(d) General Rules and Definitions.
(1) One or more Criminal Punishment Code scoresheets must be prepared for each offender covering all offenses pending before the court for sentencing, including offenses for which the offender may qualify as an habitual felony offender, an habitual violent felony offender, a violent career criminal, or a prison releasee reoffender. The office of the state attorney must prepare the scoresheets and present them to defense counsel for review as to accuracy. If sentences are imposed under section 775.084, or section 775.082(9), Florida Statutes, and the Criminal Punishment Code, a scoresheet listing only those offenses sentenced under the Criminal Punishment Code must be filed in addition to any sentencing documents filed under section 775.084 or section 775.082(9).
(2) One scoresheet must be prepared for all offenses committed under any single version or revision of the guidelines or Criminal Punishment Code pending before the court for sentencing.
(3) If an offender is before the court for sentencing for more than one felony and the felonies were committed under more than one version or revision of the guidelines or Criminal Punishment Code, separate scoresheets must be prepared and used at sentencing. The sentencing court may impose such sentence concurrently or consecutively.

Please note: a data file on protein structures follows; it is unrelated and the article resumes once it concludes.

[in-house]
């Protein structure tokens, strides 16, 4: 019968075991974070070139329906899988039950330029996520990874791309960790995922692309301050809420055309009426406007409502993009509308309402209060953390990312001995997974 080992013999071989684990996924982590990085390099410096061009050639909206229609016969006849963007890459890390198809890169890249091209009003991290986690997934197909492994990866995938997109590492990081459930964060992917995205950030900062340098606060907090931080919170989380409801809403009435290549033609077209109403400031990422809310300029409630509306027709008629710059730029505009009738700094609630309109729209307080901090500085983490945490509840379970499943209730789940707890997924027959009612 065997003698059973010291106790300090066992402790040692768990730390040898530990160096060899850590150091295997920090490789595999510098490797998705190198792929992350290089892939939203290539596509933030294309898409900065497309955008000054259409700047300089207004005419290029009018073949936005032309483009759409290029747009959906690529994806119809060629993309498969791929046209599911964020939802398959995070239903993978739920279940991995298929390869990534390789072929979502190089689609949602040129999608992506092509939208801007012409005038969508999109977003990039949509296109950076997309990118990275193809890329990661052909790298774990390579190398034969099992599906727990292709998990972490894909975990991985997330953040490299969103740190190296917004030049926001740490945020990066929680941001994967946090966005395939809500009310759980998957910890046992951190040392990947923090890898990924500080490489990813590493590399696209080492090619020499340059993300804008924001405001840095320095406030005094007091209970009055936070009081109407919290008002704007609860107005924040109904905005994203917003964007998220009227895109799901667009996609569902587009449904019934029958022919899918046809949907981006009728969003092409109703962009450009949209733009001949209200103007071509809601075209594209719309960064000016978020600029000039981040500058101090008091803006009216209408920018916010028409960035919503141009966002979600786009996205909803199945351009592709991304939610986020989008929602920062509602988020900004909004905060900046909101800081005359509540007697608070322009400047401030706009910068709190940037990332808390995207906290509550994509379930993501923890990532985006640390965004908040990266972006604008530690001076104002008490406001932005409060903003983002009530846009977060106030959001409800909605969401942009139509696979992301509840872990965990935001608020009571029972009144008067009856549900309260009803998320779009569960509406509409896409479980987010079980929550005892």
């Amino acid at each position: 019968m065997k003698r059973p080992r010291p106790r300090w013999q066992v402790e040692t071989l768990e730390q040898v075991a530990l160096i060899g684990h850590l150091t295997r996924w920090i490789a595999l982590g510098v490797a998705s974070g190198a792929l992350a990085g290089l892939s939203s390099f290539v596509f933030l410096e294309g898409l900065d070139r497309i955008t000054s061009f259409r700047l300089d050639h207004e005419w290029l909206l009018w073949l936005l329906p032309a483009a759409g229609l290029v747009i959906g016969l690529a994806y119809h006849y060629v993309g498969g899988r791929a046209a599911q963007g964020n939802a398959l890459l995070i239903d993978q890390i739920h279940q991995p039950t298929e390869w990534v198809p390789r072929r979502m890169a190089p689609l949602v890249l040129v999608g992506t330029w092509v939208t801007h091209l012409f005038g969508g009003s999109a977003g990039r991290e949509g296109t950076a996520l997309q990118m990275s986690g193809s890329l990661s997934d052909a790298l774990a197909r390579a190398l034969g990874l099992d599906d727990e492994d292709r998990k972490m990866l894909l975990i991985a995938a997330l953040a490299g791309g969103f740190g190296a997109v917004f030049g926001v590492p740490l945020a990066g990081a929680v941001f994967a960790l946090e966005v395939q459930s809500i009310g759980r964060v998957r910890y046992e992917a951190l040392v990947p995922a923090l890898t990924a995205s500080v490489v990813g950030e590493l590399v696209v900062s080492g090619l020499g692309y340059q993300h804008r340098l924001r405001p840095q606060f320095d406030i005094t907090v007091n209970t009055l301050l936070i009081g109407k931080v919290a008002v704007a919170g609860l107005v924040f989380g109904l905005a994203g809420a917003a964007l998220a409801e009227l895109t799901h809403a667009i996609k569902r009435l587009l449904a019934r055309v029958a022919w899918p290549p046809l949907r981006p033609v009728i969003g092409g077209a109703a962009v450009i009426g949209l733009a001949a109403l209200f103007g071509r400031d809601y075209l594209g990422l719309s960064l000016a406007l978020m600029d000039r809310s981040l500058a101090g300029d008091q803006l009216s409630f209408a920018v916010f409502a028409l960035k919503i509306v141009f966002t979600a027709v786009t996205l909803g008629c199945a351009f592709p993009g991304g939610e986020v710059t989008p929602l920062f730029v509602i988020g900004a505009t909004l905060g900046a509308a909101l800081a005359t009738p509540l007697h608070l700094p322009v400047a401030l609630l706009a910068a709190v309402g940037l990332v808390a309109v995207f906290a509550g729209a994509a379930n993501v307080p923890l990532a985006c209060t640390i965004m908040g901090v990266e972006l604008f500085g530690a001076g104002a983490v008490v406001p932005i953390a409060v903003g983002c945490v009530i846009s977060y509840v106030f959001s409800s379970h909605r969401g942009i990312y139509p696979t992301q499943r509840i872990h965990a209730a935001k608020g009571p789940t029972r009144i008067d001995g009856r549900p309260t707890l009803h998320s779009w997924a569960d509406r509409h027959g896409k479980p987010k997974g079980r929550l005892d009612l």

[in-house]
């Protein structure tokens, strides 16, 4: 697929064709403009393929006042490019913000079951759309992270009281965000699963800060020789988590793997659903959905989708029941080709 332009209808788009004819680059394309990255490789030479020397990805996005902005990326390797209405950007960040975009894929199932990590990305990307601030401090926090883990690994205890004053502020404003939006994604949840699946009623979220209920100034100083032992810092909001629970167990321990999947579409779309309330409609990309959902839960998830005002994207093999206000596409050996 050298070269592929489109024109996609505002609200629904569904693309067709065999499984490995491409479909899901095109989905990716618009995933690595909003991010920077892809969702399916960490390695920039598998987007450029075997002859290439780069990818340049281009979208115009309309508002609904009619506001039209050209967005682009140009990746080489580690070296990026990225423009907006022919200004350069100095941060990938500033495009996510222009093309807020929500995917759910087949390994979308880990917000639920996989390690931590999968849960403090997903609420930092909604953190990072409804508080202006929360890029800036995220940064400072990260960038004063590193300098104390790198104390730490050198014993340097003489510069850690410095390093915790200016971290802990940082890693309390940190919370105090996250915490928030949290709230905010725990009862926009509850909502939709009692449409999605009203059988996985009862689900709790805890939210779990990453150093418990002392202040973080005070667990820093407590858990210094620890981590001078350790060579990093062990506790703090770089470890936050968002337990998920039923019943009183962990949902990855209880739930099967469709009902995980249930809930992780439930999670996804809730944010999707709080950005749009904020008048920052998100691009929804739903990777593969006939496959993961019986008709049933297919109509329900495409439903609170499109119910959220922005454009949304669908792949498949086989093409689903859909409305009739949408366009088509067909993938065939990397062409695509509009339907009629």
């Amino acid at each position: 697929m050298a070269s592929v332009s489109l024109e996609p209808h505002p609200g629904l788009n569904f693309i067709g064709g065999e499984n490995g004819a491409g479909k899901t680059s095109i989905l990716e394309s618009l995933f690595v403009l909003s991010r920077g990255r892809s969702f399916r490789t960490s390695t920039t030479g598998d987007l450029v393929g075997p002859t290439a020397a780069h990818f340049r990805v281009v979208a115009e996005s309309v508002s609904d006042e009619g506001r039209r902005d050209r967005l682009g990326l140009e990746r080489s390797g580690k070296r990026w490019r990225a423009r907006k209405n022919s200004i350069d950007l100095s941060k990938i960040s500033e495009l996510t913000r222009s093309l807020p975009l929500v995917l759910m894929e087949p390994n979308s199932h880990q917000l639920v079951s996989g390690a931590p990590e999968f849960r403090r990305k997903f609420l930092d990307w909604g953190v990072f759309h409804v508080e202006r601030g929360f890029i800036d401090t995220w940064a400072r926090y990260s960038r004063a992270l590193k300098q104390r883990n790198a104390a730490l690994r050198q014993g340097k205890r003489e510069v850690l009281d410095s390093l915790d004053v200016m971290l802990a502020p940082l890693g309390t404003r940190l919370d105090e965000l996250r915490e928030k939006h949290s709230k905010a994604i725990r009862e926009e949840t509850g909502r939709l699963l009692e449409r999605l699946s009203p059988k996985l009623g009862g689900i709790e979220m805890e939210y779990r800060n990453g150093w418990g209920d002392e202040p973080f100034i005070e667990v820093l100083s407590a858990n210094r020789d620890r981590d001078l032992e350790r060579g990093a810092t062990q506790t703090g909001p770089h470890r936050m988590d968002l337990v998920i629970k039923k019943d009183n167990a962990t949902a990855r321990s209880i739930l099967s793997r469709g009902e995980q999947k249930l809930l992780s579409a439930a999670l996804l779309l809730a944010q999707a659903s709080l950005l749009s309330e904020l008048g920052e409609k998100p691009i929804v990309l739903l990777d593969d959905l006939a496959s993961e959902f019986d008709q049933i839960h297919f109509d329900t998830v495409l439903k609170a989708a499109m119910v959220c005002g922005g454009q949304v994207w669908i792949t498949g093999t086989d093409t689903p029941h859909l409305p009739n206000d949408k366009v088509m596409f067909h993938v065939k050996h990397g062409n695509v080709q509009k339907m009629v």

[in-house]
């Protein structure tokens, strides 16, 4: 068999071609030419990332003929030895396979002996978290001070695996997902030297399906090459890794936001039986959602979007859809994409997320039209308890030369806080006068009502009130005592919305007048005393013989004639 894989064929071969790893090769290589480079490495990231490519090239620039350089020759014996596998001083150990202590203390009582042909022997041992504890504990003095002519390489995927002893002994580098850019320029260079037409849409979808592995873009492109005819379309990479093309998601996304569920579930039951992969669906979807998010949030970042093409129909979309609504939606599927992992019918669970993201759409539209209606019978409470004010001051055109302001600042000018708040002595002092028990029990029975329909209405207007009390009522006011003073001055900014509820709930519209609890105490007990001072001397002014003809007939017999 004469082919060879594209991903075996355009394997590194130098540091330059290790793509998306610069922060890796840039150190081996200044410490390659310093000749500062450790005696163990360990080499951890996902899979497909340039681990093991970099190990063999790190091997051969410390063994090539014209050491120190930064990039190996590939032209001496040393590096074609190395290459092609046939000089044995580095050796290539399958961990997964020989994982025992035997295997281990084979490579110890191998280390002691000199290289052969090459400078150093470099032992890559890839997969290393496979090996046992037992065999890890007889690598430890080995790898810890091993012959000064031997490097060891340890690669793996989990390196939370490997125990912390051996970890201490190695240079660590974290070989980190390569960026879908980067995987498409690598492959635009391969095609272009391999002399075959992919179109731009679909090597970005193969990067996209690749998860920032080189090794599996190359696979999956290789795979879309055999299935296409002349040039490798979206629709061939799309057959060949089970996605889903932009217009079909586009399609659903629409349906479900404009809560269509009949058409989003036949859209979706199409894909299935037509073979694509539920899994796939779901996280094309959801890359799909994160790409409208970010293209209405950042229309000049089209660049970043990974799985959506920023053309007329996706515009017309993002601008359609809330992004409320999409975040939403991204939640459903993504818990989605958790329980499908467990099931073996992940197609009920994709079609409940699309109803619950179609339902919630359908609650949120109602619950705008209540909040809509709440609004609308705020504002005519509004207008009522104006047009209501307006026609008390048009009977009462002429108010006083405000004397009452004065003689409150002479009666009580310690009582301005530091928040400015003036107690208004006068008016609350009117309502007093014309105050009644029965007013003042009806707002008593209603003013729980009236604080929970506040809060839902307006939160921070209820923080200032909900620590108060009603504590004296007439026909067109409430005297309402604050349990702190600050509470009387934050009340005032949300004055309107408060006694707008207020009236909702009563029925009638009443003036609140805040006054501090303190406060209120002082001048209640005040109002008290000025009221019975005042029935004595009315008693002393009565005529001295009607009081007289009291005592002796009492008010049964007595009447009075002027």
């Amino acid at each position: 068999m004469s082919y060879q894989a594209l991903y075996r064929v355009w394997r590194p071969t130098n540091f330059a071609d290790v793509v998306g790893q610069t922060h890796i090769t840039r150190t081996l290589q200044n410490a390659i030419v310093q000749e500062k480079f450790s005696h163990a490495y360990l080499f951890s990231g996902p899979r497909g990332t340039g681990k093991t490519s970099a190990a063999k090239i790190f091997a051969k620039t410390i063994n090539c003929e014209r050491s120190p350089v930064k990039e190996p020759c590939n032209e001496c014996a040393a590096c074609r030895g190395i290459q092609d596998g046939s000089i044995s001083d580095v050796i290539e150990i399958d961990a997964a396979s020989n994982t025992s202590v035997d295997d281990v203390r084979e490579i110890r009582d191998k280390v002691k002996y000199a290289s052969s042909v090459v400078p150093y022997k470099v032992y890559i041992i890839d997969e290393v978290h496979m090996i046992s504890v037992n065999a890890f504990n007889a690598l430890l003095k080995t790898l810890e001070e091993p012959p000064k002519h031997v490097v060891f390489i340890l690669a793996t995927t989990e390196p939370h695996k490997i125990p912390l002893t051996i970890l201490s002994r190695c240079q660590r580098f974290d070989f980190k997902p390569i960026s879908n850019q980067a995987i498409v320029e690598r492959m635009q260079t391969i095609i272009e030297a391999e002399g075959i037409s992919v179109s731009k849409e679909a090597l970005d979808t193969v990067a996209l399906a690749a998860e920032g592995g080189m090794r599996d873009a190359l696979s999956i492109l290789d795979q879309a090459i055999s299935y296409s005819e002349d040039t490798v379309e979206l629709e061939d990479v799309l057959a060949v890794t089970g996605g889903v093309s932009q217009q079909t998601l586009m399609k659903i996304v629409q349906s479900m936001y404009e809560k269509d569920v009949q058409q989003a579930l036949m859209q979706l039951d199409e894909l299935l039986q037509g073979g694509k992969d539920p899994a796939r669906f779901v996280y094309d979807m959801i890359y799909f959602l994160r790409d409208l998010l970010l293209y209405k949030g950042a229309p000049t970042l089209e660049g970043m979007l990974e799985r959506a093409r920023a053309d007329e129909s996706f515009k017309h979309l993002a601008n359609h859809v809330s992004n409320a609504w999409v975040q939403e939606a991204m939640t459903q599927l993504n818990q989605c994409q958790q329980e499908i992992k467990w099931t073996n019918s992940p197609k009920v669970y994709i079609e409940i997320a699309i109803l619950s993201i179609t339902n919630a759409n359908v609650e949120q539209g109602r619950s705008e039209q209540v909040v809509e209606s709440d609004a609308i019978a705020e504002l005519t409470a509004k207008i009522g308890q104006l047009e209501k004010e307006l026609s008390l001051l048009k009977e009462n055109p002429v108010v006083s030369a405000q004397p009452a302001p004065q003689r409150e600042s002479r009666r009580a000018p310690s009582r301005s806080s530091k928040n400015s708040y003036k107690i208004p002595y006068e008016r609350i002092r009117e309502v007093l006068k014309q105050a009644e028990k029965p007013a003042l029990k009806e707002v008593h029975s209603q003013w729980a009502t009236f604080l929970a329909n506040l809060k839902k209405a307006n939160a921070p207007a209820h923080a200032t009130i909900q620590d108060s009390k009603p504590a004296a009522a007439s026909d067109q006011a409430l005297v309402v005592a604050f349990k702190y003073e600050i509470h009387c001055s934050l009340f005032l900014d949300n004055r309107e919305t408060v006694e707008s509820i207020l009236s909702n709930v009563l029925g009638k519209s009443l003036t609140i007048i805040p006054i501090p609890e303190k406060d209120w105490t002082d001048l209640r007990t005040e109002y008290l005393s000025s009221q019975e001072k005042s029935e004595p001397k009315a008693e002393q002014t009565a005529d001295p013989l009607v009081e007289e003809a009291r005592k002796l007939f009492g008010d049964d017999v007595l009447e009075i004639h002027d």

(4) The sentencing judge must review the scoresheet for accuracy and sign it.
(5) Felonies, except capital felonies, with continuing dates of enterprise are to be sentenced under the guidelines or Criminal Punishment Code in effect on the beginning date of the criminal activity.
(6) ―Conviction‖ means a determination of guilt that is the result of a plea or trial, regardless of whether adjudication is withheld.
(7) ―Primary offense‖ means the offense at conviction pending before the court for sentencing for which the total sentence points recommend a sanction that is as severe as, or more severe than, the sanction recommended for any other offense committed by the offender and pending before the court at sentencing. Only one count of one offense before the court for sentencing shall be classified as the primary offense.